Migration Act 1958 (Cth) ss 500(1) (c), (4), 504

Convention Relating to the Status of Refugees done at Geneva on 28 July 1951 as amended by the New York Protocol done at New York on 31 January 1967 Art 33(2)

Schedule 4 to the Migration Regulations (1994)

Director General Security v Sultan (1998) 90 FCR 334 followed

Daher v Minister for Immigration & Ethnic Affairs (1997) 77 FCR 107 considered

Shanahan v Scott (1957) 96 CLR 245 considered

Collector of Customs v Lawlor (1979) 2 ALD 1 applied


N 64 OF 2000



18 MAY 2000



N 64 OF 2000









1.  The appeal is dismissed.

2.  The applicant to pay the costs of the respondent.

Note: Settlement and entry of orders is dealt with in Order 36 of the Federal Court Rules.



N 64 OF 2000






DATE: 18 MAY 2000



1. This is an appeal from a decision of the Administrative Appeals Tribunal ("AAT") constituted by a Deputy President delivered on 23 December 1999.

2. The AAT found that it had no jurisdiction to review the respondent's decision to refuse the applicant a protection visa and dismissed the application to the AAT.

3. The short question is whether the AAT erred in its construction of the jurisdiction conferred on it by the Migration Act 1958 (Cth) ("the Act").

4. Mr Kaddari is an Algerian national who arrived in Australia on 12 May 1997. On 4 June he lodged an application for a protection visa and on 6 August 1997 a delegate of the respondent ("the Minister") refused that application. Mr Kaddari lodged an Application for Review with the Refugee Review Tribunal ("the RRT") on 7 August 1997. On 4 December 1997 the RRT decided to remit the matter to the Minister with a direction that Mr Kaddari "be taken to have satisfied the criterion for a protection visa specified in Article 1A of the Refugee Convention". The reference to "the Convention" is a short-hand reference to the Convention Relating to the Status of Refugees done at Geneva on 28 July 1951 as amended by the New York Protocol done at New York on 31 January 1967. On 7 October 1999 a delegate of the Minister refused Mr Kaddari's application for a protection visa on the ground that he did not satisfy one of the criteria for a protection visa; namely the public interest criterion 4002. On 13 October 1999 Mr Kaddari applied to the AAT for review. This was dismissed on the ground that its jurisdiction under s 500(1)(c) of the Act only extends to reviewing a refusal of a protection visa where that refusal is based on Articles 1F, 32 or 33(2) of the Convention.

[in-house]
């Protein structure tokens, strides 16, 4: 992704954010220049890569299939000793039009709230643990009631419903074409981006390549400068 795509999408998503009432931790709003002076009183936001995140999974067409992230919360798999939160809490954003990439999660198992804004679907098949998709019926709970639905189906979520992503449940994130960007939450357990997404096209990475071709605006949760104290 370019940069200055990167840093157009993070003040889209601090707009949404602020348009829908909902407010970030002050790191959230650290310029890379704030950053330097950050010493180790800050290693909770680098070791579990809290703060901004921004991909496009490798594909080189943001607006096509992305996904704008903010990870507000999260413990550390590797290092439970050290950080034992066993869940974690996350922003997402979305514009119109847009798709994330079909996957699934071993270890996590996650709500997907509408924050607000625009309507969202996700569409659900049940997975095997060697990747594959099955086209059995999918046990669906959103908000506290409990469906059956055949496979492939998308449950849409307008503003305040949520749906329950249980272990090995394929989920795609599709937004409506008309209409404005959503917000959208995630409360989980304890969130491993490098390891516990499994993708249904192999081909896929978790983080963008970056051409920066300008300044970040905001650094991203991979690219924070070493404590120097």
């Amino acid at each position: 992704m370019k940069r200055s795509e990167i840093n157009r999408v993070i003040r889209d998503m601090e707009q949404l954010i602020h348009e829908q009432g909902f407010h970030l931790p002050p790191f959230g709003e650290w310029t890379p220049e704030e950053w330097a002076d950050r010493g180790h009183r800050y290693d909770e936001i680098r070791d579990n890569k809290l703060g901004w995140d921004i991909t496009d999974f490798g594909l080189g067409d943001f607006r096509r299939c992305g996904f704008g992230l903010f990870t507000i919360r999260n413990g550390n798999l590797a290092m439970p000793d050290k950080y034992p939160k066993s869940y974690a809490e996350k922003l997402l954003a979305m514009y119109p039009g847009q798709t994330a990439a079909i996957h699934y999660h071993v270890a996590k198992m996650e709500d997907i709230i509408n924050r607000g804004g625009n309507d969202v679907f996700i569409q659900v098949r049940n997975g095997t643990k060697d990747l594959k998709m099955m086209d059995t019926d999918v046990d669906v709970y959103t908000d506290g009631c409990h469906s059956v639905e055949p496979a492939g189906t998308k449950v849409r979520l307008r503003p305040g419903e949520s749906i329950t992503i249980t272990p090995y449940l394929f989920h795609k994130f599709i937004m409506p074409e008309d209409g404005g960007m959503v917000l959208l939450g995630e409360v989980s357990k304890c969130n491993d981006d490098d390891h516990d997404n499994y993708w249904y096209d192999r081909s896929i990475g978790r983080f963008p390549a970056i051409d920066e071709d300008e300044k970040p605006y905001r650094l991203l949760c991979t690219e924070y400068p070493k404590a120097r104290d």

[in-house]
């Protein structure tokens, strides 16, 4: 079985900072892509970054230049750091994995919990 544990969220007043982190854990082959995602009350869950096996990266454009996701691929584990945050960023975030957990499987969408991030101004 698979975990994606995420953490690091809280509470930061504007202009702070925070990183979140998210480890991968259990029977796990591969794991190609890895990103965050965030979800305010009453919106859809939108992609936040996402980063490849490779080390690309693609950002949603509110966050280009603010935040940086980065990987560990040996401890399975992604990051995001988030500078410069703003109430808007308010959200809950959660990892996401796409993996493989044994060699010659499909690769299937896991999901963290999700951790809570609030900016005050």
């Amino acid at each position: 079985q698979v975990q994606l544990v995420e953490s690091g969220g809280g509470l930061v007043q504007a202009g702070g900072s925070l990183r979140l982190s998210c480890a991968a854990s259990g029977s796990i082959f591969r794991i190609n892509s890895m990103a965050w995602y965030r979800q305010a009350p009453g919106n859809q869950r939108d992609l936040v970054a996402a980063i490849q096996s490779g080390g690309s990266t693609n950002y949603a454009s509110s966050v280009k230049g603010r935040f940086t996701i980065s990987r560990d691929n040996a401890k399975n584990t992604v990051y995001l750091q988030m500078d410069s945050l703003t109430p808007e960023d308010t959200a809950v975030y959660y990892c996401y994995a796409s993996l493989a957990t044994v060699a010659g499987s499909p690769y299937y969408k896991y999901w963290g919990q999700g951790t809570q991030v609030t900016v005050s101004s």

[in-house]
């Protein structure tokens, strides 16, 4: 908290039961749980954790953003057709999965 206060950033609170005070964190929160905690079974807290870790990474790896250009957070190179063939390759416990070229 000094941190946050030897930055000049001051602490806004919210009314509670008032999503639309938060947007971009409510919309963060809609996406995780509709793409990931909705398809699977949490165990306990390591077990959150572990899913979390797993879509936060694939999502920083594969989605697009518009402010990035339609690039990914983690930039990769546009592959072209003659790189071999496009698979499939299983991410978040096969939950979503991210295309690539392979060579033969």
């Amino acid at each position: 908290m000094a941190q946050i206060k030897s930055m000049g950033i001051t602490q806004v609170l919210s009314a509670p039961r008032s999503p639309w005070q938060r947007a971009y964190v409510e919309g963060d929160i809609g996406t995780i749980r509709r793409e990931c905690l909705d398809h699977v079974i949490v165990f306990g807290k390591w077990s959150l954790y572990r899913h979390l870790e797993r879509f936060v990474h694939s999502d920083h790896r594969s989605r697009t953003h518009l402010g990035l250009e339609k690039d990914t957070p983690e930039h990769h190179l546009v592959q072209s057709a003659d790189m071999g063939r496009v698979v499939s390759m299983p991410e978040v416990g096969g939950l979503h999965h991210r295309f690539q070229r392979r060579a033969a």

Relevant provisions of the Act

5. Section 36 of the Act provides for a class of visas which are known as "protection visas". A criterion for a protection visa is that the applicant for the visa is a non-citizen in Australia to whom Australia has protection obligations under the Convention.

6. Section 65(1), which relates to the grant of visas, relevantly provides that:

"After considering a valid application for a visa, the Minister:

(a) if satisfied that:


(ii) the other criteria for it prescribed by this Act or the regulations have been satisfied; and


(b) if not so satisfied, is to refuse to grant the visa."

7. Schedule 4 to the Migration Regulations (1994) ("the Regulations") is headed "Public Interest Criteria and Related Provisions." It sets out relevant criteria of which the Minister must be satisfied before granting a protection visa. One of those criteria is criteria 4002 which provides:

"4002 The applicant is not assessed by the competent Australian authorities to be directly or indirectly a risk to Australian national security."

8. Section 500 of the Act provides that applications may be made to the AAT for review of a decision to refuse to grant a protection visa on certain grounds. Relevantly it provides that: